BAGHDAD – An apparently coordinated wave of bombings targeting Shiite Muslims killed at least 78 people in Iraq on Thursday, the second large-scale assault by militants since U.S. forces pulled out last month.
The attacks, which bore the hallmarks of Sunni insurgents, come ahead of a Shiite holy day that draws hundreds of thousands of pilgrims from across Iraq, raising fears of a deepening of sectarian bloodshed. Rifts along the country’s Sunni-Shiite fault line just a few years ago pushed Iraq to the brink of civil war.
The bombings in Baghdad and outside the southern city of Nasiriyah appeared to be the deadliest in Iraq in more than a year.
Thursday’s blasts occurred at a particularly unstable time for Iraq’s fledgling democracy. A broad-based unity government designed to include the country’s main factions is mired in a political crisis pitting politicians from the Shiite majority now in power against the Sunni minority, which reigned supreme under the dictatorship of Saddam Hussein.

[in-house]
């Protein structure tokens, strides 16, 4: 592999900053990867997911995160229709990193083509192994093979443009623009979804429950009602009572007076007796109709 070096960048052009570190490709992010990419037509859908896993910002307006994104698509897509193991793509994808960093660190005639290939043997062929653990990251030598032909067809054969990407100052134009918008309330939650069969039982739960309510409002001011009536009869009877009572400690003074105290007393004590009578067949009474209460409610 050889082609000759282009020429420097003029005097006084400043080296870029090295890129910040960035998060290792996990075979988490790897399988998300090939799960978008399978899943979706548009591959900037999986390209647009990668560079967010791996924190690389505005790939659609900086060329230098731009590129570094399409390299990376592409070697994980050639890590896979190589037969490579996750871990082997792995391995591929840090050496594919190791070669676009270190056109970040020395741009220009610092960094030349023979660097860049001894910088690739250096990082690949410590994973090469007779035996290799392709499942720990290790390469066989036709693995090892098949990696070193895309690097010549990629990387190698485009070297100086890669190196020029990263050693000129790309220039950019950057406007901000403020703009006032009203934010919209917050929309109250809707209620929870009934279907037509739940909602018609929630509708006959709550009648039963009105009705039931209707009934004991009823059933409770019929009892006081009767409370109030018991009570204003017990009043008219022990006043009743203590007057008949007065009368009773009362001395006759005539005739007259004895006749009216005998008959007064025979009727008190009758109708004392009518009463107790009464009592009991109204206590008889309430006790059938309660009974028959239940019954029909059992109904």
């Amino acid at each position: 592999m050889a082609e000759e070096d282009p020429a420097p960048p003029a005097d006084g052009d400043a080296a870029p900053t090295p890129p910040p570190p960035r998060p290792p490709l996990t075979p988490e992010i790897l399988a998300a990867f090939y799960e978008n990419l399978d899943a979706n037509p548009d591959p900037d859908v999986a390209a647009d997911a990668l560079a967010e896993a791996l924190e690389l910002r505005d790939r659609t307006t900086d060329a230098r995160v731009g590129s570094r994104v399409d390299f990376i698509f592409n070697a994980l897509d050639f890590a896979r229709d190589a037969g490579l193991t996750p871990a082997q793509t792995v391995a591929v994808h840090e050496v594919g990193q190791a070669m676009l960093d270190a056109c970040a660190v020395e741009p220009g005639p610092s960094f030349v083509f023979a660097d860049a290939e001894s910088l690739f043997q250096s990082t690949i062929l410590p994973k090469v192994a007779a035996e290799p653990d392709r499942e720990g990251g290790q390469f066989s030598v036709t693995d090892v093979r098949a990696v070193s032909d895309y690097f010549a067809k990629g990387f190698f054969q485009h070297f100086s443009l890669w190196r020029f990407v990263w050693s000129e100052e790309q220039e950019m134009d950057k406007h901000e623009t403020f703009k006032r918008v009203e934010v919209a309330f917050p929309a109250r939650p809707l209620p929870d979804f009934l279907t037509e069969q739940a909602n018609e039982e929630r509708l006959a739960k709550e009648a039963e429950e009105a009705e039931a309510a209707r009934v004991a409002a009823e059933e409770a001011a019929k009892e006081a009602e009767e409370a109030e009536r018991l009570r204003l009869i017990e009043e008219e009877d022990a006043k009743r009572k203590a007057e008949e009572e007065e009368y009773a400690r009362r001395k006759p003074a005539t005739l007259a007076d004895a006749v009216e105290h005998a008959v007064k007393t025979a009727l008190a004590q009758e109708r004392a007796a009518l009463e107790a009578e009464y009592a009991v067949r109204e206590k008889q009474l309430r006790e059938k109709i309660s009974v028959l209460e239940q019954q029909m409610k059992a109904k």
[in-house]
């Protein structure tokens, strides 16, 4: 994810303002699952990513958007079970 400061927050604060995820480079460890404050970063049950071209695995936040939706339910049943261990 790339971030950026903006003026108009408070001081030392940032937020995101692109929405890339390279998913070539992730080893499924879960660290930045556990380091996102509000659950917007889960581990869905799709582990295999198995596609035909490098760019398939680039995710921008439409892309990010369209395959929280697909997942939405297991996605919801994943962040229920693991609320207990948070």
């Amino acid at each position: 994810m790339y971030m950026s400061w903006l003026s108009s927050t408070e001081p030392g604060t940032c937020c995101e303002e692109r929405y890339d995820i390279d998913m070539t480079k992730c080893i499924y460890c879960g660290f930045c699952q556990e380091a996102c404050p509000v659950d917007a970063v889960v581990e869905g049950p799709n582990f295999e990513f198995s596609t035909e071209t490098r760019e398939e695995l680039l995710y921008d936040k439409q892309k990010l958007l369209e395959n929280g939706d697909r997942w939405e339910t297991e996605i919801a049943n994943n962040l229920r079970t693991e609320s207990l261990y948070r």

The attacks began during Baghdad’s morning rush hour, when explosions struck the capital’s largest Shiite neighborhood of Sadr City and another district that contains a Shiite shrine, killing at least 30 people, according to police.
Several hours later, a suicide attack hit pilgrims heading to the Shiite holy city of Karbala, killing 48, police said. The explosions took place near Nasiriyah, about 200 miles southeast of Baghdad.